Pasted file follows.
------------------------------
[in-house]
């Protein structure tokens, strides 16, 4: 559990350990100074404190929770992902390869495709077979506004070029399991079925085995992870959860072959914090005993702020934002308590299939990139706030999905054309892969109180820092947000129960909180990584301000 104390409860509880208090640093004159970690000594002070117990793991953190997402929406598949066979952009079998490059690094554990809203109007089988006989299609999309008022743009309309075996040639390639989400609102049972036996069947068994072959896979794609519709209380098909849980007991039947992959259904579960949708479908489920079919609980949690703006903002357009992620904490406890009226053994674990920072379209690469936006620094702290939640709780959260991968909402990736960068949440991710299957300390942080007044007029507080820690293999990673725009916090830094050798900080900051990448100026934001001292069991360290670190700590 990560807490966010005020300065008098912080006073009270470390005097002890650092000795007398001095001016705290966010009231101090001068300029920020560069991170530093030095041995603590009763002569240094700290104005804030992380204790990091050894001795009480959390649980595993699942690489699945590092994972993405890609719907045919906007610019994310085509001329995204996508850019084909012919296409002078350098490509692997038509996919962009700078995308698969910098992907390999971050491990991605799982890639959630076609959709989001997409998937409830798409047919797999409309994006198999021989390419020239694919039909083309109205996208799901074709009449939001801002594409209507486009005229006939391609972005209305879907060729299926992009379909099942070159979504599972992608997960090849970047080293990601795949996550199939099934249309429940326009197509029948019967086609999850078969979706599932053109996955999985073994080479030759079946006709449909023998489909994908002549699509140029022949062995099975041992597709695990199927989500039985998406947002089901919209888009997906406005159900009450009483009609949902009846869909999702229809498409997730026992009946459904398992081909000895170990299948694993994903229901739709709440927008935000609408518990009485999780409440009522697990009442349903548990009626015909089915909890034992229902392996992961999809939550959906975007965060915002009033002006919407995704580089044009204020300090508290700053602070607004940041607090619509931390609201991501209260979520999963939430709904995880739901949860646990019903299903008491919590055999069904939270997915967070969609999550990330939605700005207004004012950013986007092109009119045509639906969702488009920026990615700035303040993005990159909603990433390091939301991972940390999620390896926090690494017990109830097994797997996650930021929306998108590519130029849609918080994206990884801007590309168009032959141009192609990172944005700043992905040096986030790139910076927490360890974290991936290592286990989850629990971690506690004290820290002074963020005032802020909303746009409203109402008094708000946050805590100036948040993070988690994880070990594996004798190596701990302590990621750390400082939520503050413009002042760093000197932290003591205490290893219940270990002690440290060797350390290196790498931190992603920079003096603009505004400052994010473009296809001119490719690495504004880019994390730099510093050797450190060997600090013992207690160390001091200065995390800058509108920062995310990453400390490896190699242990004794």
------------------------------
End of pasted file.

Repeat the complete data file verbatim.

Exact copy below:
[in-house]
């Protein structure tokens, strides 16, 4: 559990350990100074404190929770992902390869495709077979506004070029399991079925085995992870959860072959914090005993702020934002308590299939990139706030999905054309892969109180820092947000129960909180990584301000 104390409860509880208090640093004159970690000594002070117990793991953190997402929406598949066979952009079998490059690094554990809203109007089988006989299609999309008022743009309309075996040639390639989400609102049972036996069947068994072959896979794609519709209380098909849980007991039947992959259904579960949708479908489920079919609980949690703006903002357009992620904490406890009226053994674990920072379209690469936006620094702290939640709780959260991968909402990736960068949440991710299957300390942080007044007029507080820690293999990673725009916090830094050798900080900051990448100026934001001292069991360290670190700590 990560807490966010005020300065008098912080006073009270470390005097002890650092000795007398001095001016705290966010009231101090001068300029920020560069991170530093030095041995603590009763002569240094700290104005804030992380204790990091050894001795009480959390649980595993699942690489699945590092994972993405890609719907045919906007610019994310085509001329995204996508850019084909012919296409002078350098490509692997038509996919962009700078995308698969910098992907390999971050491990991605799982890639959630076609959709989001997409998937409830798409047919797999409309994006198999021989390419020239694919039909083309109205996208799901074709009449939001801002594409209507486009005229006939391609972005209305879907060729299926992009379909099942070159979504599972992608997960090849970047080293990601795949996550199939099934249309429940326009197509029948019967086609999850078969979706599932053109996955999985073994080479030759079946006709449909023998489909994908002549699509140029022949062995099975041992597709695990199927989500039985998406947002089901919209888009997906406005159900009450009483009609949902009846869909999702229809498409997730026992009946459904398992081909000895170990299948694993994903229901739709709440927008935000609408518990009485999780409440009522697990009442349903548990009626015909089915909890034992229902392996992961999809939550959906975007965060915002009033002006919407995704580089044009204020300090508290700053602070607004940041607090619509931390609201991501209260979520999963939430709904995880739901949860646990019903299903008491919590055999069904939270997915967070969609999550990330939605700005207004004012950013986007092109009119045509639906969702488009920026990615700035303040993005990159909603990433390091939301991972940390999620390896926090690494017990109830097994797997996650930021929306998108590519130029849609918080994206990884801007590309168009032959141009192609990172944005700043992905040096986030790139910076927490360890974290991936290592286990989850629990971690506690004290820290002074963020005032802020909303746009409203109402008094708000946050805590100036948040993070988690994880070990594996004798190596701990302590990621750390400082939520503050413009002042760093000197932290003591205490290893219940270990002690440290060797350390290196790498931190992603920079003096603009505004400052994010473009296809001119490719690495504004880019994390730099510093050797450190060997600090013992207690160390001091200065995390800058509108920062995310990453400390490896190699242990004794």